Originally described by Gregory F. Bachelis, David A. James, Bruce R. Maxim and Quentin F. Stout (Bachelis1994)
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From (Bachelis1994): The goal is to find the smallest card (e.g. lowest value card) in a collection of 16 cards. The notion of a “two-card comparator” is discussed as part of the process (e.g. input is two cards, outputs the smaller of the two cards). The processor therefore employs a series of “two-card comparators” to sort the set of cards.
- Students recognize that to find the smallest card in a collection of 16 cards, it should take 15 comparisons.
- Ask the students: how to make the process faster?
- The answer is to to use several processors and a “divide and conquer” methodology.
- Each student is given 8 cards
- Each student finds the minimum of the 8; then a “global” comparison is made between the two students to determine the global minimum.
- Ask the students: how many time steps did this require?
- Answer: To find the minimum of 8 cards, a total of 7 comparisons are required. Since each student performed their comparisons simultaneously and in parallel (and assuming that each comparison takes a time step), a total of 7 time steps are required. The final global comparison requires an additional time step. Therefore 8 total time steps are required.
- Each student is assigned a number (1..4) and is given a subset of 4 cards.
- Each student finds the minimum of their 4 cards. At the end, students 1 and 2 compare their minimums, with student 2 receiving the minimum. Likewise, students 3 and 4 compare their minimums, with student 4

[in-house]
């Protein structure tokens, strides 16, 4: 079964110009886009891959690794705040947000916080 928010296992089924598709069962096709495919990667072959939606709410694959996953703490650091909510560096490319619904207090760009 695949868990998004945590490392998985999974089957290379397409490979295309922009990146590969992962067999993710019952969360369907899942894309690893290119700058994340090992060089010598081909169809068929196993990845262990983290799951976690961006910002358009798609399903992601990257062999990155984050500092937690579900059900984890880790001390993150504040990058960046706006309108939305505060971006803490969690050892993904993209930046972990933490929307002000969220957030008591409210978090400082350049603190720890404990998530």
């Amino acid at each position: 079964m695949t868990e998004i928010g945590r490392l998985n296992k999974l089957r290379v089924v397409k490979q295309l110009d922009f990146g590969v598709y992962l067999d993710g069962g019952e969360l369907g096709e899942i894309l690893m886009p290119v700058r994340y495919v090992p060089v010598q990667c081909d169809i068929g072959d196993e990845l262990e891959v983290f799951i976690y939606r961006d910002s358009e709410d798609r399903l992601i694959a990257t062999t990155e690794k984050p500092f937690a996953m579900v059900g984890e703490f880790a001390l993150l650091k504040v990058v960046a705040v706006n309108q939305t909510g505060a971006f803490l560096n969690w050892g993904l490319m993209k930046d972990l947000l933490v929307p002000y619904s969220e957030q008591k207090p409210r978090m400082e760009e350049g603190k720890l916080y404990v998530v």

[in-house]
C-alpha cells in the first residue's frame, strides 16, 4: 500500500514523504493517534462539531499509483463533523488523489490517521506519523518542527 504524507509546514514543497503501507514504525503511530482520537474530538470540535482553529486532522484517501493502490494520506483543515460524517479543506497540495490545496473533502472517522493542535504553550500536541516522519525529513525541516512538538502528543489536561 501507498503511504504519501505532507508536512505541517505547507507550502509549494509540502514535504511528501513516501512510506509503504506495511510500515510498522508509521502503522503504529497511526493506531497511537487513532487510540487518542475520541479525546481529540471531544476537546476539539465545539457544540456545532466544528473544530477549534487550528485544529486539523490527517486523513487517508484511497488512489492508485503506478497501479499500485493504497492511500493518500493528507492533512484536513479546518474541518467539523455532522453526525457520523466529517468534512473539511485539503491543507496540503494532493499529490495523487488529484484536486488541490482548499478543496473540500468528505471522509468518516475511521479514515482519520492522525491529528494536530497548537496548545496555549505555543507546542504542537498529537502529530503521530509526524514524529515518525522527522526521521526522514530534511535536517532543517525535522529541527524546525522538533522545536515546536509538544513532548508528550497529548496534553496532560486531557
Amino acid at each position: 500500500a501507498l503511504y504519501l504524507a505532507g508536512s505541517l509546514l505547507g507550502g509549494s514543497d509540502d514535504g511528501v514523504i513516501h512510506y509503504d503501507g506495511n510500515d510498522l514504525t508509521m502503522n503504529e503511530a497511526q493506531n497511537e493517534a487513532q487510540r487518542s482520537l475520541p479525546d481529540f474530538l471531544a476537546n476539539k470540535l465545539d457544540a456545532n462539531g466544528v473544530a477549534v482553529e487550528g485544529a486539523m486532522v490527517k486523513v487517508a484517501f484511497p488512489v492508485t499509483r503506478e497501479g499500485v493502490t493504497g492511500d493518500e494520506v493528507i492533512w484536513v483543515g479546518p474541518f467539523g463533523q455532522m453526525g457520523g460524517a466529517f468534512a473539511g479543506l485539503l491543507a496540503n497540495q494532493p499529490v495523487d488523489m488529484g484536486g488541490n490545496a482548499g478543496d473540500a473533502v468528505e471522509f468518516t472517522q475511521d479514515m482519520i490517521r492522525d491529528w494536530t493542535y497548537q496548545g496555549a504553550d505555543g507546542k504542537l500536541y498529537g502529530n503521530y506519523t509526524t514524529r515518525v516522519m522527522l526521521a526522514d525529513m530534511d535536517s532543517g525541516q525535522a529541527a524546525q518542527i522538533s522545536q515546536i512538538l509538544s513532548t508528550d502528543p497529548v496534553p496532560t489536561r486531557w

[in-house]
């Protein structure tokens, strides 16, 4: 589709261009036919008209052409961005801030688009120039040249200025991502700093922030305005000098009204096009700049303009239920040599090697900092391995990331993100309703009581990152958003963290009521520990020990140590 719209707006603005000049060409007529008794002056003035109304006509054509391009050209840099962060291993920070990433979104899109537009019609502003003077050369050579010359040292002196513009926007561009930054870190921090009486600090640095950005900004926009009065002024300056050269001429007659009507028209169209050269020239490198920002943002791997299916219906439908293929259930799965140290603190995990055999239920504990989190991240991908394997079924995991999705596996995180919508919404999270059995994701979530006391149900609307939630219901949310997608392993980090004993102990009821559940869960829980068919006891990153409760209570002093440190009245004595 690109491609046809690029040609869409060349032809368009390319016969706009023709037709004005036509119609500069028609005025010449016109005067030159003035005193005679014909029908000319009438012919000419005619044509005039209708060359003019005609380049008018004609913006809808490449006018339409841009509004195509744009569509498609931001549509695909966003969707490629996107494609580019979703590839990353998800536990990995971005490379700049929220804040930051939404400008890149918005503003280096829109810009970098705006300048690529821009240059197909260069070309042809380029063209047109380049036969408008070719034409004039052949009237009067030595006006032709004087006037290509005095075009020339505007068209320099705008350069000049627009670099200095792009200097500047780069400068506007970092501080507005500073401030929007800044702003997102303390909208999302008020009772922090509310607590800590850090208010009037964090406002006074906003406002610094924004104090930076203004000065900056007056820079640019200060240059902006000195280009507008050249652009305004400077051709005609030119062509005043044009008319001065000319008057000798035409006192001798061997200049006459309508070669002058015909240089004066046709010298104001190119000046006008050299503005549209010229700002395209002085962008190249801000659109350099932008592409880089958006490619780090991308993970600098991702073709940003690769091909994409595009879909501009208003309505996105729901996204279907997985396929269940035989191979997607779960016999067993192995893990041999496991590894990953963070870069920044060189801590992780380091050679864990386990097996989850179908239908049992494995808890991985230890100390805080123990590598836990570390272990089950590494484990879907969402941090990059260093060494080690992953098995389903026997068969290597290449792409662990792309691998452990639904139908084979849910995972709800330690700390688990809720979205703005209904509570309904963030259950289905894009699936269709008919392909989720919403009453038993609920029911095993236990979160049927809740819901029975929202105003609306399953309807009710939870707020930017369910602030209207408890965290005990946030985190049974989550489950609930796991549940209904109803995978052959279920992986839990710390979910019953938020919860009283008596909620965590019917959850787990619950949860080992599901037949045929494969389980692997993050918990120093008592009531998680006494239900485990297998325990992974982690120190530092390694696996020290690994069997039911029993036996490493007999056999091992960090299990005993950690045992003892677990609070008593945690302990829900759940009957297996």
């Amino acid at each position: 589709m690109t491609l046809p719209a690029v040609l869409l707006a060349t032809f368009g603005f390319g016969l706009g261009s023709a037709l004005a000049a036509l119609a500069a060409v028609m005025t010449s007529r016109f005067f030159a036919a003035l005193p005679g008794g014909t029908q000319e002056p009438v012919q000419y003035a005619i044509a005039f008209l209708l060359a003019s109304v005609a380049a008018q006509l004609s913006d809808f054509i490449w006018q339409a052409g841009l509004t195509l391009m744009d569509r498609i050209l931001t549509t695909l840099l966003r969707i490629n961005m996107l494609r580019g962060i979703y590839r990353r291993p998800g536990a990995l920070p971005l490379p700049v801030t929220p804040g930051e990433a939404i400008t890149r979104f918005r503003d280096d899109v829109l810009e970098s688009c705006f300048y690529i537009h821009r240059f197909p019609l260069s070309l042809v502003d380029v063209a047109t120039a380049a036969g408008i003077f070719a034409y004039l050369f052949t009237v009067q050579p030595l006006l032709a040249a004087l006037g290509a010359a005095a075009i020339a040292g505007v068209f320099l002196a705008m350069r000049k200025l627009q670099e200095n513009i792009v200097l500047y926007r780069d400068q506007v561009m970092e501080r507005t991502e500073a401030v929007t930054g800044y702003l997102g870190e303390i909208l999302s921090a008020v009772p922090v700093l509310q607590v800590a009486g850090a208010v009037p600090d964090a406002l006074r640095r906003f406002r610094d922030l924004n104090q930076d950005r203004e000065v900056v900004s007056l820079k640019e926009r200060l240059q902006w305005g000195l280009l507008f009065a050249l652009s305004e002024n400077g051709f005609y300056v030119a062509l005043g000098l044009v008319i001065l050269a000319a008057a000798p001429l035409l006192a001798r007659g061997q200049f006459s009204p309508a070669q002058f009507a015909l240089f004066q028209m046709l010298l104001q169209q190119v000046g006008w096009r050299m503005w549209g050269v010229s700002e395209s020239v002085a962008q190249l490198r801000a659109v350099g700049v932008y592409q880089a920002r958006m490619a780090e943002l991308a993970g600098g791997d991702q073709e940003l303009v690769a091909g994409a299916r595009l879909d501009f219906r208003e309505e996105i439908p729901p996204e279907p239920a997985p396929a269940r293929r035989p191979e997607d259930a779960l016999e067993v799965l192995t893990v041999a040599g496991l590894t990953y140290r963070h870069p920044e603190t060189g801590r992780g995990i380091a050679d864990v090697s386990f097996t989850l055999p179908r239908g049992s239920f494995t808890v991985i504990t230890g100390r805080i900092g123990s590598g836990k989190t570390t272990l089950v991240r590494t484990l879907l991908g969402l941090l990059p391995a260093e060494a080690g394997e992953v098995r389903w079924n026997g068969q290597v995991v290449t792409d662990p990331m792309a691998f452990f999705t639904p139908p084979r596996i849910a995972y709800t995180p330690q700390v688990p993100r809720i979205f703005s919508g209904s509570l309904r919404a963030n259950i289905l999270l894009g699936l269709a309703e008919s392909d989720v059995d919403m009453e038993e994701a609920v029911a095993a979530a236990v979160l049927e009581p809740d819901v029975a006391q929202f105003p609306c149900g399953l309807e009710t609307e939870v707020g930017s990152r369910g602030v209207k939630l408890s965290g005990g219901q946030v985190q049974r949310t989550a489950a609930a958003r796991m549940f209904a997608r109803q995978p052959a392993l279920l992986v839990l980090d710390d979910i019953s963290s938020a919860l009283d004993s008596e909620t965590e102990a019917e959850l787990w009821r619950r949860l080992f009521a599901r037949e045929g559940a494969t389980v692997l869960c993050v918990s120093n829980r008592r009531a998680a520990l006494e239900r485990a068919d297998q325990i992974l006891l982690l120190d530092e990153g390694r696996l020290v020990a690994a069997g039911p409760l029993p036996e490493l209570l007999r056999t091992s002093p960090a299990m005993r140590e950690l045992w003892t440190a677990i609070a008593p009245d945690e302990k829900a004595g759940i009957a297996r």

receiving the minimum. Lastly, student 2 and 4 compare their minimum cards to determine the global minimum.
- Ask the students: how many time steps did this require?
- Answer: Each student initially takes 3 comparisons to find the minimum of 4 cards. Since the students performed their comparisons simultaneous and in parallel (and assuming that each comparison takes a time step), a total of three time steps are needed for this step. Next, the comparison between students 1 and 2 happen independently from the comparison of students 3 and 4, and therefore can occur in parallel. This additional comparison takes 1 time step. The final comparison between students 2 and 4 takes one additional time step. Therefore, the total number of time steps is 3 + 1 + 1 = 5.
- Each student is assigned a number (1..8) and given a subset of two cards.
- Each student finds the minimum of their two cards. Then: Students 1 and 2 compare their minimums with student 2 receiving the minimum; Students 3 and 4 compare their minimums, with student 4 receiving the minimum; Students 5 and 6 compare their minimums, with student 6 receiving the minimum; Students 7 and 8 compare their minimums, with student 8 receiving the minimum. Next, students 2 and 4 compare their minimums, with student 4 receiving the result; students 6 and 8 compare their minimums, with student 8 receiving the result. Lastly, students 4 and 8 compare their final minimums, to output the global minimum.
- Ask the students: how many time steps does this require?
- Answer: Each student requires one time step to find the minimum of 2 cards. Since the students performed their comparisons simultaneous and in parallel (and assuming that each comparison takes a time step), a total of 1 time step is needed for this initial step. Next, note that the comparisons between students 1 and 2 happen independently from the comparison of students 3 and 4, and students 5 and 6, and students 7 and 8. These comparisons can therefore all happen in parallel, and take an additional time step. Next, observe that the comparison between students 2 and 4 happen independently from the comparison between students 6 and 8. These comparisons can therefore happen in parallel, and take an additional time step. The final comparison between students 4 and 8 requires one additional time step. Therefore, the total number of time steps is 1 + 1 + 1 + 1 = 4.
The class then should asked to calculate the speedup of the parallel cases over the serial cases.
Constant Time Case
Another parallel algorithm can be demonstrated (Valiant1975). To find the minimum of n numbers (or n cards with unique numbers) employ n2 processors.